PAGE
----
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Although people have been curious about life beneath the sea throughout history, diving as we know today, began in
1943, when Jacque Cousteau dove into the water wearing innovative breathing apparatus developed by French
engineer Emile Gagnan. Today, the activity is enjoyed by millions of people from all around the world. Popular dive
spots are the Caribbean, the South Pacific and Hawaii, where sea-live is abundant and the water is clear and warm,
although divers who explore the Pacific northwest waters swear the sea-life in the cold water is the best. Ship wrecks
and caves are also popular with experienced divers.
Diving is a serious sport that requires training and discipline and all divers must take a course by a certifying agency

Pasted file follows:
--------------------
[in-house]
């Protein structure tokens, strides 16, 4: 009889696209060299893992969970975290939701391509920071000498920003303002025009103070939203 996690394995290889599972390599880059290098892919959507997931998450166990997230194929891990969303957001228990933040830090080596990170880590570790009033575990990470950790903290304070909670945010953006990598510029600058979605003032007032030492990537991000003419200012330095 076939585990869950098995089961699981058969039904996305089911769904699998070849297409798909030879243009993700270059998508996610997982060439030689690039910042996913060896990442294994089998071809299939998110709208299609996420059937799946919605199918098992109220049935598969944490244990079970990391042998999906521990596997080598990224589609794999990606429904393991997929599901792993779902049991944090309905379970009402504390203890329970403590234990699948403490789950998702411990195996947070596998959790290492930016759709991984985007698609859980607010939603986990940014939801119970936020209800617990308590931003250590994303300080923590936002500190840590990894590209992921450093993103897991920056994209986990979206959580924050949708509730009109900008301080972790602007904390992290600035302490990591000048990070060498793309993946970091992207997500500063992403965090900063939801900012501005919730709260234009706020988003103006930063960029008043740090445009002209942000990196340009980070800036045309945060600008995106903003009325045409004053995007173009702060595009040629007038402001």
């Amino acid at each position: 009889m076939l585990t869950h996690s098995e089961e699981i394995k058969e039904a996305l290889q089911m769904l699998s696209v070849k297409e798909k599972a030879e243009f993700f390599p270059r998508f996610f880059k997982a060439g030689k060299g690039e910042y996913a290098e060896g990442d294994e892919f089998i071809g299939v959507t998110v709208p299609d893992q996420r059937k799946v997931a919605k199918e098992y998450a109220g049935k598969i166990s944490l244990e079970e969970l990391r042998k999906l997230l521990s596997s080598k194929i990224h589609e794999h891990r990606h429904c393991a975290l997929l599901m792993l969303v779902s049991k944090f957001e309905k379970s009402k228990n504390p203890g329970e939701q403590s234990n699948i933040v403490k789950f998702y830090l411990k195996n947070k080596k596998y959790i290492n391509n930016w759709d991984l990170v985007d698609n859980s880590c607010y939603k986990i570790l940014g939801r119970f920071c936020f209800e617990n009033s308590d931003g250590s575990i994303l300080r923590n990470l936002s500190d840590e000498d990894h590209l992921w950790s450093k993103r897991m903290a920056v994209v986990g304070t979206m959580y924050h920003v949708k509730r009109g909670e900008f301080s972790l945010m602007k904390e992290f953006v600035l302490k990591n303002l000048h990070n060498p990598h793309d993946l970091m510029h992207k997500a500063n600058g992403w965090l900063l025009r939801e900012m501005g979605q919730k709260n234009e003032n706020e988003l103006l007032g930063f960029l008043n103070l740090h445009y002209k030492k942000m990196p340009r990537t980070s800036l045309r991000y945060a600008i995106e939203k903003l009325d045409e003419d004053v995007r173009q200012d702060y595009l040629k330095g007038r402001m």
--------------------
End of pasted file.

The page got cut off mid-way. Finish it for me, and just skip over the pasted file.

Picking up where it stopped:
before diving, such as the Professional Association of Dive Instructors (PADI), the National Association of
Underwater Instructors (NAUI) and the National Association of Scuba Diving Schools (NASDS). Most places where
diving is popular offer dive courses. Some countries require certified divers to take a course with their own countries
instructors. At all schools, students must be in reasonable health, good swimmers and over 12 years old. Lessons
usually take place in a pool and first dives in open water. An important rule in diving is no matter what your
experience, never dive without a companion in the water and a spotter on land or in the boat.
Depths below 130 feet are not recommended for recreational diving. Risks are pressure-related. The deeper the dive,
the denser the air and the more nitrogent the body absorbs. To avoid decompression sickness (the bends), a diver
must ascend slowing and not fly for 12 or 24 hours. To avoid the condition, don't dive below 30 feet.
Travel Tips ( Diving ) ...